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  Call to Spy, A Secret Agent Woman
Year: 2019
Director: Lydia Dean Pilcher
Stars: Sarah Megan Thomas, Stana Katic, Radhika Apte, Linus Roache, Rossif Sutherland, Samuel Roukin, Andrew Richardson, Laila Robins, Marc Rissman, Mathilde Olivier, Lola Pashalinski, David Schaal, Rob Heaps, Matt Salinger, Marceline Hugot, Cynthia Mace
Genre: War, BiopicBuy from Amazon
Rating:  5 (from 1 vote)
Review: The year is 1941 and the British forces are having to use every trick in the book to try to stay one step ahead of the Nazi powers; in Europe a network of spies is imperative, but they need to be trained and more importantly, many must not be so obvious, and able to blend into the background all the better to pull off sabotage. Back in London, Eastern European Jew Vera Atkins (Stana Katic) has been recruited to recruit other women to the cause in turn, and two of her choices have her superiors expressing scepticism. But American Virginia Hall (Sarah Megan Thomas) and Russian-Indian Noor Inayat Khan (Radhika Apte) are actually perfect selections, for they will do plenty of good when placed in France to upset the Nazi war machine, at potentially terrible cost to themselves…

Producer/star Thomas was also responsible for the screenplay to A Call to Spy, which was an American take on a very European tale, the presence of an American lead character notwithstanding. Filmed largely in Pennsylvania, Lydia Dean Pilcher could not quite disguise the fact much of this was shot on non-British or French locations, and was yet another historical account from this era to use greyed or browned out photography to attempt to fashion an authentic appearance, which in this case was not quite as convincing as the production would have liked. Pilcher tried to get around this by keeping her camera in as tight to her cast as possible, which once you noticed it was plainly hiding anything that might have given this away as an American project: it didn't succeed.

Not helping was that it was broken-backed as a storyline, thanks to its twin focus on both Hall and Khan, two women who in reality never met and were operating as spies at different times. The script manufactured a friendship between them, yet this was so perfunctory that it was slightly insulting, especially when Thomas was so obviously far more interested in her role than that of Khan, as evinced by the way the latter was elbowed out of the movie by the increasing interest on the activities of Hall. Really, both women deserved a biopic each, not with one crowbarred into the narrative of the other which did little but expand the running time to over two hours in length: a neat ninety or even a hundred minutes at a push would have done justice to Hall, if it was the American the production was more fascinated by.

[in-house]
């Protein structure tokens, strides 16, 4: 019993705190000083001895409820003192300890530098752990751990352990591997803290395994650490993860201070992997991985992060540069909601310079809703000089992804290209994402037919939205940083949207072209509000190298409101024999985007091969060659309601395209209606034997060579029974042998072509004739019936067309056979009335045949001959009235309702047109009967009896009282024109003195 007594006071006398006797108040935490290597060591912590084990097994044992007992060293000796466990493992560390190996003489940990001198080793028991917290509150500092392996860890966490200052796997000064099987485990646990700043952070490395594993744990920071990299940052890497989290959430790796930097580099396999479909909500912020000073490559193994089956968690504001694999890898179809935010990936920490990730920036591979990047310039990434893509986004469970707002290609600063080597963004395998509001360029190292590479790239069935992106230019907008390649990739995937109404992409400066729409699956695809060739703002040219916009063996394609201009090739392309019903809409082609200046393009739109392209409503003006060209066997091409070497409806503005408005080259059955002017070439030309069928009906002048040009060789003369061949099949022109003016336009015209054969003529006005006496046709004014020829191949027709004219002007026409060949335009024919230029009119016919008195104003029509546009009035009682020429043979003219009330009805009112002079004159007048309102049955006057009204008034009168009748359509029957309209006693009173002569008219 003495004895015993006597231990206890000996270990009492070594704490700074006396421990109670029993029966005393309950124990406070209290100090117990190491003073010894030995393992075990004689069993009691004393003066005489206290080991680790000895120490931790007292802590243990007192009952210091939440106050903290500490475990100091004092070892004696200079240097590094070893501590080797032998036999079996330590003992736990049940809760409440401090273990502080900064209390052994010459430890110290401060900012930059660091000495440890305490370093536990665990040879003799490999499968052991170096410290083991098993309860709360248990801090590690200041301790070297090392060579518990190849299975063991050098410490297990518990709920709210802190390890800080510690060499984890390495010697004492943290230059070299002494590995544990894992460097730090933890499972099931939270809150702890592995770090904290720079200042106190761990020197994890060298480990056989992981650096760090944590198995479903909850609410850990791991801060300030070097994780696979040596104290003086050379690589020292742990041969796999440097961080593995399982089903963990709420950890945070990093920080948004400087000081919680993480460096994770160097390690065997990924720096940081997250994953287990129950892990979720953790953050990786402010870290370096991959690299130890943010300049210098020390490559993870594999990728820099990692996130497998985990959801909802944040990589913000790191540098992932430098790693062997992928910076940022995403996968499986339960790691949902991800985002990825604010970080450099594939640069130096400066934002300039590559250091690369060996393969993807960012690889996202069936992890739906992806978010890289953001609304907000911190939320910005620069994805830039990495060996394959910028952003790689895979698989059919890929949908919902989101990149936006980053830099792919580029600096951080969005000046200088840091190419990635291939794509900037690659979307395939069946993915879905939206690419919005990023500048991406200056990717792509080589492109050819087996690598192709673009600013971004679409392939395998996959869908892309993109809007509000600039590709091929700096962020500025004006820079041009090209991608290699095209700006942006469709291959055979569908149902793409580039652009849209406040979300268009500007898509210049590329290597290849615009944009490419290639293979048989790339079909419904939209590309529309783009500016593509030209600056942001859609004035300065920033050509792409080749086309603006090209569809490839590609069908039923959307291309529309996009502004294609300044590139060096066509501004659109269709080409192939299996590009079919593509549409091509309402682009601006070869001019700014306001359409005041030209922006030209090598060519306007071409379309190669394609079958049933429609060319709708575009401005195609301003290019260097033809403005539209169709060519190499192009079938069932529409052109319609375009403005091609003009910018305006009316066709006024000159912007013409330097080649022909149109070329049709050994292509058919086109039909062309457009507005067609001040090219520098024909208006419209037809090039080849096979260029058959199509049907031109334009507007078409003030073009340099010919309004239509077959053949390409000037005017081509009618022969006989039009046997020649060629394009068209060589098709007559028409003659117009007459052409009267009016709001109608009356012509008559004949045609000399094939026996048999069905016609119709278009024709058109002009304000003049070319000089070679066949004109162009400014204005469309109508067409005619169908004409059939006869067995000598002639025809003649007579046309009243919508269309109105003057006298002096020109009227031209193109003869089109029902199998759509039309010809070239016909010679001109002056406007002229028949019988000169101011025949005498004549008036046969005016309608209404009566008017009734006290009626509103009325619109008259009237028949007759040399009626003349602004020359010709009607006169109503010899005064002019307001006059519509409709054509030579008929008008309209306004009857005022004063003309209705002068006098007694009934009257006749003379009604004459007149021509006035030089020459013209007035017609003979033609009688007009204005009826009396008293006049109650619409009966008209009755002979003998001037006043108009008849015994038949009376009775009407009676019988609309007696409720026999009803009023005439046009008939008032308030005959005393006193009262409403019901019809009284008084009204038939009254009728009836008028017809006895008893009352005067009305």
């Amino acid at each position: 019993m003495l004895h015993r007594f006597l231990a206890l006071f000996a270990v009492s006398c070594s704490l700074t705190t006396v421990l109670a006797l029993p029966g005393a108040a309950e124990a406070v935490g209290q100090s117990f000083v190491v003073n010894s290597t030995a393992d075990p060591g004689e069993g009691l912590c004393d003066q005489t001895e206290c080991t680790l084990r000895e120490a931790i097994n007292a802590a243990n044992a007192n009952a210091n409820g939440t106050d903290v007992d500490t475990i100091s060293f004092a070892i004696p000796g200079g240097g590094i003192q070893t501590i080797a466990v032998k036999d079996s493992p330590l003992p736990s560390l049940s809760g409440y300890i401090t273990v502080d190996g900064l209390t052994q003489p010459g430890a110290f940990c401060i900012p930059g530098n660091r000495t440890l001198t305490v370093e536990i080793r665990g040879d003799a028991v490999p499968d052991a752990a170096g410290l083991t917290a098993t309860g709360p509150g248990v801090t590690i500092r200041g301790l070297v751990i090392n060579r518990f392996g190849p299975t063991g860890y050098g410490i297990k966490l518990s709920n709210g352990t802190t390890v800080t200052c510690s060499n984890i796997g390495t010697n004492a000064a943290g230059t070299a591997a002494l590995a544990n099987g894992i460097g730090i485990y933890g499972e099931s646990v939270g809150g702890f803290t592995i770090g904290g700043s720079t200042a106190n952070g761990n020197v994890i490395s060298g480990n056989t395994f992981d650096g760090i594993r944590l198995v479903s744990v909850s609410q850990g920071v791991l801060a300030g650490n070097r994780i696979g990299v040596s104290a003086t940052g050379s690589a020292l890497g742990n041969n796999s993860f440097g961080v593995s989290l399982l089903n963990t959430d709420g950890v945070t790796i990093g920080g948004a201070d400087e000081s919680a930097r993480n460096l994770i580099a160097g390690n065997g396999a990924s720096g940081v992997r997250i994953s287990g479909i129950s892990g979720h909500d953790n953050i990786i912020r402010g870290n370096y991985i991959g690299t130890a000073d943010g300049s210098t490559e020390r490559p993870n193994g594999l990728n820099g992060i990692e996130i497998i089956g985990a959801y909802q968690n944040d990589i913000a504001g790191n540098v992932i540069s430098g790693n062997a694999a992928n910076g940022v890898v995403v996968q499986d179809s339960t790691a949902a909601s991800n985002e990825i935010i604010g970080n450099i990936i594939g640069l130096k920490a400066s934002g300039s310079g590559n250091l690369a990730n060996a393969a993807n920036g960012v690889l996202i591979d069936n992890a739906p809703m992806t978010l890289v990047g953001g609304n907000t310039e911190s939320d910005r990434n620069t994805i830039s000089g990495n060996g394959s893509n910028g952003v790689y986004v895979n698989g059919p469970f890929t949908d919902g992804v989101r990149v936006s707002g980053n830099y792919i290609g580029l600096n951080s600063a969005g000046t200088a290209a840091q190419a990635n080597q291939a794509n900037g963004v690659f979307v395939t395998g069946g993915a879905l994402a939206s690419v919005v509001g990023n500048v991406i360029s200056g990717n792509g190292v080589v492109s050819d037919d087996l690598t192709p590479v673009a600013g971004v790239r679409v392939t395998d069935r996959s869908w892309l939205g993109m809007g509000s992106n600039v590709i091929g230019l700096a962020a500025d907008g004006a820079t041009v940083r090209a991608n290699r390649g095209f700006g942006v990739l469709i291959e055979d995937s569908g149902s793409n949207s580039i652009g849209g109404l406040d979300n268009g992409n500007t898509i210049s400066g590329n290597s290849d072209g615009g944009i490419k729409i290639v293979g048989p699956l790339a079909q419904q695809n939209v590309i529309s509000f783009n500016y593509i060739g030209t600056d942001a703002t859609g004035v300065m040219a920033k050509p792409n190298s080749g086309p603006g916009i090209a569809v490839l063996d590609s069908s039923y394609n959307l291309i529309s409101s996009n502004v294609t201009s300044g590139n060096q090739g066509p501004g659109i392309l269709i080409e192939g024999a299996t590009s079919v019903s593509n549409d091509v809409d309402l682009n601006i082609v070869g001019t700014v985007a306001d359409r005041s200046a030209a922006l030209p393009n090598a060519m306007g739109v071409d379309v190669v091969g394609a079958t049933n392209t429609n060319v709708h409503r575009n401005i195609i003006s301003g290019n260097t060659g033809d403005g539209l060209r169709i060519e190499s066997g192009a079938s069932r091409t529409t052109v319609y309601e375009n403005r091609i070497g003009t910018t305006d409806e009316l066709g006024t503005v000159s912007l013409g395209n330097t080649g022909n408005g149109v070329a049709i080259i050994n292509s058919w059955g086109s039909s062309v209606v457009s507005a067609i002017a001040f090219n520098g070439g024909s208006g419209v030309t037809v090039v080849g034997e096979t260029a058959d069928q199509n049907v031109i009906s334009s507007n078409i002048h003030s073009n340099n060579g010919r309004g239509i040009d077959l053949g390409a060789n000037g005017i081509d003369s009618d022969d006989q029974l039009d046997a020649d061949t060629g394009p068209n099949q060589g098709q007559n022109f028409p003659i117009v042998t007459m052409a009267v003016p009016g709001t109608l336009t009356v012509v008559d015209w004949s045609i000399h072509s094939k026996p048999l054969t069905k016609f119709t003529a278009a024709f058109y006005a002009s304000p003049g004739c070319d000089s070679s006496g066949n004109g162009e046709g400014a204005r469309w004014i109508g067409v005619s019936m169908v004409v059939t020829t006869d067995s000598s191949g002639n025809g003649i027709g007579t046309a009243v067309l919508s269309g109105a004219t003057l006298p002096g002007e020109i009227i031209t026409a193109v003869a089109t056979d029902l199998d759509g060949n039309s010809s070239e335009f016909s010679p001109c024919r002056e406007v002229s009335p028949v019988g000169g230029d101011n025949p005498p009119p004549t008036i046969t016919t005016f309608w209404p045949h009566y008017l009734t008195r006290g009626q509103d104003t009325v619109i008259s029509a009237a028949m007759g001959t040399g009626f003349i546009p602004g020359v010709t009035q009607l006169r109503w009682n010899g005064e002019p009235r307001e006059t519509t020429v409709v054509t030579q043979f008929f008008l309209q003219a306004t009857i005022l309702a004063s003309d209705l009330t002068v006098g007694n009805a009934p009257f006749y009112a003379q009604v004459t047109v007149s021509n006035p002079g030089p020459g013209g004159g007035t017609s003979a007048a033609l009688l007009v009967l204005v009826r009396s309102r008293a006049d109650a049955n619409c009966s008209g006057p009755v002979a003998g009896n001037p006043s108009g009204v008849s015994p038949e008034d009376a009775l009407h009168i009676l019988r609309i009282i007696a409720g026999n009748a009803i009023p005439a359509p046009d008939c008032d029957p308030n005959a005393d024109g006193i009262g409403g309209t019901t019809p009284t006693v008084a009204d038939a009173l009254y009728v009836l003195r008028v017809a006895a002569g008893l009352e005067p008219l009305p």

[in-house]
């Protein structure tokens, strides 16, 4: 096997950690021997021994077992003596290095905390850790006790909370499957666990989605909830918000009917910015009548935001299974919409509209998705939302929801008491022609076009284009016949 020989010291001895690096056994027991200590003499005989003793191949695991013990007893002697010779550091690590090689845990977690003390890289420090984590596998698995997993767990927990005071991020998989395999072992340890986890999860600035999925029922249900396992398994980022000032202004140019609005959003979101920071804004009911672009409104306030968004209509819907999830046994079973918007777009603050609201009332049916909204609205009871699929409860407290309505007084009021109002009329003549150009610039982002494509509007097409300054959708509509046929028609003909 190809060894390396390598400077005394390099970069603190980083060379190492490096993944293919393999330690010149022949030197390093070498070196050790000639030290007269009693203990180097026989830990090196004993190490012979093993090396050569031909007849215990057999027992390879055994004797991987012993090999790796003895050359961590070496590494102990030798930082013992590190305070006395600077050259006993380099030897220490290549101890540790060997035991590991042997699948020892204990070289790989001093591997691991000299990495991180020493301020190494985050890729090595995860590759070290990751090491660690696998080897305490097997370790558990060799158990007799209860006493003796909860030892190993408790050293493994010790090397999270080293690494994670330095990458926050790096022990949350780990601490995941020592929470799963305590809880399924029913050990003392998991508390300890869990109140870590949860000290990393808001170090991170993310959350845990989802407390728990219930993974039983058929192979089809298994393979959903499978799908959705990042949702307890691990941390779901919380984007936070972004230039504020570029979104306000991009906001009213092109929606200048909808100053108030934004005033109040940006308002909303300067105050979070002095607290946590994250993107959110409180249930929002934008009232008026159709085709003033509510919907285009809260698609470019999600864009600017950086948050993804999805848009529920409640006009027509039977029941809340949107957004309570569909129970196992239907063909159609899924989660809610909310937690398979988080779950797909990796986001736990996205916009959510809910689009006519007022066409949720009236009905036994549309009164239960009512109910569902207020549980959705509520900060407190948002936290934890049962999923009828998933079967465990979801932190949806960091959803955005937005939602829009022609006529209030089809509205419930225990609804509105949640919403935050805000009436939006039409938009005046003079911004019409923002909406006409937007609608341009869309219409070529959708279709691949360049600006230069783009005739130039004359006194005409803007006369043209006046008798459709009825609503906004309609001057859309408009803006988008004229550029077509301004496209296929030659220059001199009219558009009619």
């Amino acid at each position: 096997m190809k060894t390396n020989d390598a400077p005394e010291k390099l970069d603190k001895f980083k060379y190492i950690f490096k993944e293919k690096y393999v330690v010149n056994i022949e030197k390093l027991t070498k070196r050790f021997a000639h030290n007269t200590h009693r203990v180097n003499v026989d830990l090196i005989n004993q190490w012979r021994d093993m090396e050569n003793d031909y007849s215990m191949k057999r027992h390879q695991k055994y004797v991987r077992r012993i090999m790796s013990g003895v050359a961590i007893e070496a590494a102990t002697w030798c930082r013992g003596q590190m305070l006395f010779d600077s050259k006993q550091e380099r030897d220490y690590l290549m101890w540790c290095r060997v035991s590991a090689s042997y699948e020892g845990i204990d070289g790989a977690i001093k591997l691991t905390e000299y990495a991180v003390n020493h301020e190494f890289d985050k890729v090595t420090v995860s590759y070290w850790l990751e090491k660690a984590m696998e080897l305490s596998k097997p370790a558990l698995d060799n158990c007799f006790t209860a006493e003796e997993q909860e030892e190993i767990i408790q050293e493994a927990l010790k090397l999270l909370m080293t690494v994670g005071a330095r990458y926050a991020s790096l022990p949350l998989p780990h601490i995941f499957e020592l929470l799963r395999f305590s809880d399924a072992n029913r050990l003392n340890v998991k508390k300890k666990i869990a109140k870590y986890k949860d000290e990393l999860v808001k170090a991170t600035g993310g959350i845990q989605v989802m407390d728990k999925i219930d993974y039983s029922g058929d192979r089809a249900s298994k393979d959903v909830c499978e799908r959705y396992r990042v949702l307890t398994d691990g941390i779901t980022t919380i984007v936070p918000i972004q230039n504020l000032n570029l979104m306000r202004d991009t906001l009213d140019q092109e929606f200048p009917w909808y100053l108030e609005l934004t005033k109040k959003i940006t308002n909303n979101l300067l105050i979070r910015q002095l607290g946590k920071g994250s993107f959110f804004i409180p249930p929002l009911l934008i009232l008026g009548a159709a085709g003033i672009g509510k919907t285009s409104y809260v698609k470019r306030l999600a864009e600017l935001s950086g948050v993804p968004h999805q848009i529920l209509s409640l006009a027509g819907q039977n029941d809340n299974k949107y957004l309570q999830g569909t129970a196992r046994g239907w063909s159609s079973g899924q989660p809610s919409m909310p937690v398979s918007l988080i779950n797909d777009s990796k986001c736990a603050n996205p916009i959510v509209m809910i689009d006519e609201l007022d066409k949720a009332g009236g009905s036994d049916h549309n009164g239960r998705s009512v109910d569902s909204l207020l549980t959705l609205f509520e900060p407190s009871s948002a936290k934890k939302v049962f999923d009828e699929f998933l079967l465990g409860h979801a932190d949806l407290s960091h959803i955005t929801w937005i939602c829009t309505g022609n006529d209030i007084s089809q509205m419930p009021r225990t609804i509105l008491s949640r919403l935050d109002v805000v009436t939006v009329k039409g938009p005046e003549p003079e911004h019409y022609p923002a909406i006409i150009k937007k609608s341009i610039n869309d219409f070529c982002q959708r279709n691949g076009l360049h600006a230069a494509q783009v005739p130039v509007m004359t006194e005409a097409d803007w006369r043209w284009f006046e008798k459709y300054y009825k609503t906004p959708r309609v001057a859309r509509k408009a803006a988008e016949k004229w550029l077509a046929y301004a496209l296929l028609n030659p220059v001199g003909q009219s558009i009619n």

However that was not the sole issue, as a film this mostly resembled one of those television documentaries that insisted on presenting dramatizations of the events the narrator and interviewees were telling us about, rarely on a substantial budget and often with a CGI map or whatever to enhance the yarn. Except there were no narrators or experts, we were simply offered curiously muted, cramped representations of women who deserved a lot better: Khan was actually better served by a then-recent Doctor Who episode where she was portrayed, and that had mixed fictional villain The Master into her biography, not to universally admired effect, either. Maybe Thomas should have held out for more money in the coffers for a tribute that was sincere, certainly, but too limited in scope once it had all been put together: even a derring-do effort like France's all-star Female Agents would have been a more useful template, as A Call to Spy gingerly picked up important subjects - anti-Semitism, sexism, pacifism - and didn't know what to do with them. Not a dead loss, but a missed opportunity. Music by Lillie Rebecca McDonough.
Reviewer: Graeme Clark


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